Will women benefit from fewer lads mags?

The Co-operative chain has told magazines such as Nuts and Zoo to clean up their act. Will women really benefit?

ladsmagsThe “Lose the Lads Mags” campaign claims to want freedom: freedom for supermarket employees against exposure to pornography at work, and for women against sexual objectification, which the campaigners claim encourages gendered violence. But by threatening to prosecute retailers under the Equality Act if they continue to stock the magazines, they are endorsing a kind of illiberal censorship that curtails free speech, press freedom, consumer choice, and, in a climate of incipient creeping fig-leafing, sexual expression itself.

It is hard to see just how curbing the sale of lads mags would tackle the endemic root of the coalition’s ire – female objectification, a phenomena that predates the publication of Nuts, Zoo et al by several thousand years. Yet the Lose the Lads mags campaigners claim that, in normalising sexual objectification, the magazines encourage violence against women, and vaguely states that there is ‘research’ (although it is not cited) to prove it.

One such source of research is Dr Peter Hegarty, Psychologist at Sussex university, who took part in a radio debate with me on the topic. Hegarty was a co-researcher in a 2011 study which found that participants presented with descriptions of women taken from lads’ mags, and comments about women made by convicted rapists could not distinguish the source of the quotes.

On this basis, Hegarty suggested, it is the tone of lads mags that it is the issue not the images themselves. Banning them on the basis that the cover content constitutes sexual harassment, as the Lose the lads Mags campaigners want to do, misses the scientific point and only further discredits their agenda..

What’s more, if lads magazines are ripe for prosecution then so, surely, are the tabloids and their daily diet of bikined and knicker-flashing celebs, also sold in mainstream supermarkets – particularly given the way they are displayed at prime eye-level position in their freestanding carousels in many outlets.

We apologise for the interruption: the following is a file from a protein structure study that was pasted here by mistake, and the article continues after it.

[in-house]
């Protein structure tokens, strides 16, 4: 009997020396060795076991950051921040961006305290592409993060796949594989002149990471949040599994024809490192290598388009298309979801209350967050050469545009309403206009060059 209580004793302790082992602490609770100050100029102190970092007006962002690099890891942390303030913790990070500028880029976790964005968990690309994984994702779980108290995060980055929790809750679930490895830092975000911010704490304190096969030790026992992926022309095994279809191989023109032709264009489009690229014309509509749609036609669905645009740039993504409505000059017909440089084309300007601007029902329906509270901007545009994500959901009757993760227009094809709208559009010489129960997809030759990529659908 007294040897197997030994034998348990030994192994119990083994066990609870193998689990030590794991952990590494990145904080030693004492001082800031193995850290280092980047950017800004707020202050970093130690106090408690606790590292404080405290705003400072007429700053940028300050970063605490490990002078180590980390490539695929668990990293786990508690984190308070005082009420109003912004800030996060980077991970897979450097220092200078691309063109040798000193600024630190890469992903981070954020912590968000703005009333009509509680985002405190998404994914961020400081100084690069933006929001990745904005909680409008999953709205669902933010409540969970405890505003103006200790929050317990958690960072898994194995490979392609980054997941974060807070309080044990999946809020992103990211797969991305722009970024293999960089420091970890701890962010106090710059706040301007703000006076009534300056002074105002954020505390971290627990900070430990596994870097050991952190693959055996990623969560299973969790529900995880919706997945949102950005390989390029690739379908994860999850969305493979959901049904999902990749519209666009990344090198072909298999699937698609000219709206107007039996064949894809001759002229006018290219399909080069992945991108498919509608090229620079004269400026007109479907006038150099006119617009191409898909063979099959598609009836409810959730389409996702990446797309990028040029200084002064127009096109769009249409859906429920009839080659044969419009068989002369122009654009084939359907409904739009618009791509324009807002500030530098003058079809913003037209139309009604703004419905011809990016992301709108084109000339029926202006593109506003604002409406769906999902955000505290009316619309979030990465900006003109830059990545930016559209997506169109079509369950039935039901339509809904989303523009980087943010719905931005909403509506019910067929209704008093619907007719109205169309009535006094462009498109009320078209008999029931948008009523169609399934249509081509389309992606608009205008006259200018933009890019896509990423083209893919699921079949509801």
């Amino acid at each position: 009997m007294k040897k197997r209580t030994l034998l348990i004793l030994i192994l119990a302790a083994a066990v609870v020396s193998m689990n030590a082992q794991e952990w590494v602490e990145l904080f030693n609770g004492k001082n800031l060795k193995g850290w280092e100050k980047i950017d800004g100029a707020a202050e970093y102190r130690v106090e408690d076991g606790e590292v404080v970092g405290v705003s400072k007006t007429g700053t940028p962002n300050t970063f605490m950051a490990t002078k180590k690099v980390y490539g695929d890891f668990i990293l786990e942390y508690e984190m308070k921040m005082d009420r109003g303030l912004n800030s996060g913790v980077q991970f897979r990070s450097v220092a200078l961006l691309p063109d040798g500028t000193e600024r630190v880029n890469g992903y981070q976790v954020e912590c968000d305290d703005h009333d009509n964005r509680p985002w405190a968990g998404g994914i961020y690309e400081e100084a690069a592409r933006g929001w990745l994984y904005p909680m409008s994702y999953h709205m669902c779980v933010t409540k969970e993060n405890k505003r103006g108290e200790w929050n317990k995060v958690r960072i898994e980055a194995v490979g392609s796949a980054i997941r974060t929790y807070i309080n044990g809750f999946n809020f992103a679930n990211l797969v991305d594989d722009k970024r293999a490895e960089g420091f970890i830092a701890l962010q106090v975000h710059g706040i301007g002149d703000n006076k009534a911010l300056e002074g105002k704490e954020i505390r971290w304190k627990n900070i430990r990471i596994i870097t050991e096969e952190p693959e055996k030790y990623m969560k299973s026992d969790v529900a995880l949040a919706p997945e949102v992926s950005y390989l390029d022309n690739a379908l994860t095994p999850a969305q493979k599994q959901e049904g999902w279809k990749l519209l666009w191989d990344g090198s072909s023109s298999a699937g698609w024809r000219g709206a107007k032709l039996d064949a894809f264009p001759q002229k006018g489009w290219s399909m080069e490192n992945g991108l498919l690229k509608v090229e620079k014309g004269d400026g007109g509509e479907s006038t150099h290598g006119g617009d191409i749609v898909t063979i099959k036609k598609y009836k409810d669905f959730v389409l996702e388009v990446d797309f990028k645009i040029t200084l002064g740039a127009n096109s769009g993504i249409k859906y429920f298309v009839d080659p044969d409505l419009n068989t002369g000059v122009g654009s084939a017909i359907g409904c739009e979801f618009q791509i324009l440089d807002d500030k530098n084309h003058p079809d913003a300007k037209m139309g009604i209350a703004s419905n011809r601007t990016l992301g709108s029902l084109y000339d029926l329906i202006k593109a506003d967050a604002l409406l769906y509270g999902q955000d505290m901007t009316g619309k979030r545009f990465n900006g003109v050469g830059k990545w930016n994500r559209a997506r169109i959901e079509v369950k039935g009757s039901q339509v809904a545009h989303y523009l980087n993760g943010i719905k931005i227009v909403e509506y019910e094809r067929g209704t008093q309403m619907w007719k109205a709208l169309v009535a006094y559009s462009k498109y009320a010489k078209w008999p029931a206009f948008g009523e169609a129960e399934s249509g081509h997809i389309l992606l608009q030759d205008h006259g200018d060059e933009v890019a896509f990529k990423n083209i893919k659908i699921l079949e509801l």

There could be ramifications for press freedom. If the Equality Act can be invoked by employees who feel sexually harassed by images of scantily clad women, could ethnic minority employees can sue supermarkets for forcing them to handle the Daily Mail on the basis that it publishes offensive attitudes towards immigrants, for example?

As fears about internet pornography and the sexualisation of children grow in the West, so come the protectionist and prohibitionist attempts to clamp down on sexual representation. Earlier this year, the EU Women’s Rights and Gender Equality Committee voted on a clause calling for the banning of all pornography in the media. The vote was split, but the censorious attitudes remain. Now that many liberal feminists have joined ranks with their radical cohorts, and the conservative right against sexual representation, a minority of those of us who believe sexual expression doesn’t have to be dehumanising or derogatory are left to defend sexual freedom for everyone.

What we need isn’t fewer lads mags, but a more diverse representation of sexuality, both male and female, and better education about the material already out there. When we consider that 42 per cent of 10 to 17 year olds have viewed internet porn in the last year, and have access to it in their own homes, on their smartphones and tablet devices, lads mags are surely an easy – and misplaced – target. Helping boys and young men to understand the difference between imagery and reality in relation to sex and women and so make informed, considered choices about the material they then consumed and their reaction to it is surely the sensible, sustainable answer.

When it comes to sexual representation, out of sight out of mind certainly doesn’t help. And no positive sexual revolution ever achieved change by cloaking what it feared.


Nichi Hodgson is a journalist and broadcaster. Her latest book is Bound To You

Danny Dyer and free expression

This is a guest post by Nigel Warburton

Zoo Magazine’s illustrious Agony Uncle Danny Dyer‘s advice this week to a broken hearted correspondent was to go out and break another woman’s heart. Either that or “the other option is to cut your ex’s face, and then no one will want her”. This is neither funny nor nice.

The Sun reports that Dyer claims he was misquoted. But whether or not that’s true, should such comments be legal? If this were a genuine incitement to violence, then clearly not. But it reads like a bad attempt at a sick joke. And do we really want to censor sick jokes?

The difficulty here is that literal readings are no good when we are in the realm of humour and irony. This is one of those classic problems of drawing the line.

The patron saint of free expression, John Stuart Mill, recognised that it’s not the words but the use that makes all the difference. “Corn Dealers Are Starvers of the Poor” was fine in a newspaper editorial, but waved on a placard in front of a corn dealer’s house would be an incitement to violence and so should not be tolerated.

But deciding in the Zoo case isn’t that simple. Imagine what we would feel if the correspondent took the advice literally. Would we say he just didn’t get the joke? Or would that advice then, retrospectively, have morphed into an incitement to an evil action?

Should all speech delivered in an ironic tone be tolerated even when it literally incites violence? The trouble with written words, as Socrates noticed, was that when the author is not present, they can’t tell you exactly what he or she meant. So no easy answer here (and I mean that literally).

Update: Zoo has issued an apology, blaming an “extremely regrettable production error”.